Kate Bush’s ‘Hounds of Love’ at 25
Whatever year you were born in, however old you are, pop music reached its zenith when you were 12 and 13. For me this was 1984 and 1985; a couple of years full of unforgettable and undeniable pop gems. 1985 was a seminal year for me as it was the first time I bought albums that weren’t of the Now That’s What I Call Music or Hits persuasion. The first two ‘proper’ albums I bought (on tape) were Madonna’s Like A Virgin and Kate Bush’s Hounds Of Love. Twenty five years later I’m still listening to one of these albums on a regular basis (and the other album is by Madonna…), maybe not every day but there’s rarely a month when it won’t go unlistened and a single play is always the catalyst for a more intensive and in-depth listening period.
Flying back from Melbourne last week and listening to Hounds of Love on my iPod it suddenly dawned on me that being a 1985 album it was now 25 years old. In true music nerd fashion and as an unashamed Kate Bush obsessive, I looked it up on Wikipedia when I got back and found out that it’s official 25th anniversary had been the day before, the album being released on 16 September 1985.
Although it’s best known for its hit singles, Running Up That Hill and Cloudbusting, and the accompanying videos, the reason Hounds of Love is so critically praised, so admired and why it always features so high on lists of greatest albums isn’t for the singles (with The Big Sky and the title track making up the four releases from the album) but rather for the collection of songs on the second side of the album, seven songs grouped under the title of The Ninth Wave, taken from a line in Tennyson’s The Coming of Arthur and with the poem quoted on the album cover.
Wave after wave, each mightier than the last,
Till last, a ninth one, gathering half the deep
And full of voices, slowly rose and plunged
Roaring, and all the wave was in a flame.
Twenty five years later and it’s still one of the best things I’ve ever heard, it’s a truly astonishing piece of music that never ceases to amaze me, that never bores me. Every time I listen to it I still find sounds, noises, chords, sometimes whole instruments buried within the textures that I’ve never noticed before. It’s my favourite album and after all these years of listening to it, it’s easy to say that it was the best £4.99 I’ve ever spent. It’s the perfect counter to a generation that balks at paying even $10 for an album, let alone $20 for a just-released album; $20 – a lifetime of pleasure. You shouldn’t even be able to put a price on it.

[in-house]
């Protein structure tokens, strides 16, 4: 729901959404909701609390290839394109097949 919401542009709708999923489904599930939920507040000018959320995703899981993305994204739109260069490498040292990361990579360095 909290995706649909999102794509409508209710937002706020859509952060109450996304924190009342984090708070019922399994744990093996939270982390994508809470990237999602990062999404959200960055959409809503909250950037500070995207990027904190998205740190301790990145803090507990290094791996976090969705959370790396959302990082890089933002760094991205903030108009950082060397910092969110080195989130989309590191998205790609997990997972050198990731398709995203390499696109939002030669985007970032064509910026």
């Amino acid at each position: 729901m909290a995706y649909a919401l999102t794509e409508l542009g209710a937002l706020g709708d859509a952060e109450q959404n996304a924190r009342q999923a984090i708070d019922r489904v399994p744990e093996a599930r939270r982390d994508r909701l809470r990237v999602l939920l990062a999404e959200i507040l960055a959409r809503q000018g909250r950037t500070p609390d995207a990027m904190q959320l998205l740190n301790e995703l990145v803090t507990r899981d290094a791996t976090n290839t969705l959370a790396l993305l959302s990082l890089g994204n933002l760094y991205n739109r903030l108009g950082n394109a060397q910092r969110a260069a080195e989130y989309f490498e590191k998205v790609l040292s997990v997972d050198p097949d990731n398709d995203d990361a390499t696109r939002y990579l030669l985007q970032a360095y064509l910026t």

Simply, The Ninth Wave has everything. From simple piano ballads to slowed down, distorted vocals, to recording vocals, playing them backwards in order to learn how to sing the backwards sounds, recording them and then reversing the tape direction to play the vocals forwards, to Pink Floyd samples, to Irish jigs, to spoken narratives, to Georgian folk songs sung by male voice choirs, to a final flourish of classical guitarist John Williams’ acoustic guitar. And people think Pet Sounds is the pinnacle of studio recording creativity.
In 2010 Kate Bush’s influence is greater than it’s ever been, especially amongst female artists; from Florence & The Machine to Fever Ray to Joanna Newsom and everything in-between. They don’t look to the likes of Madonna, they look to Kate Bush. This is why.
… And Dream of Sheep, Under Ice, Waking The Witch
Watching You Without Me, Jig of Life
Hello Earth, The Morning Fog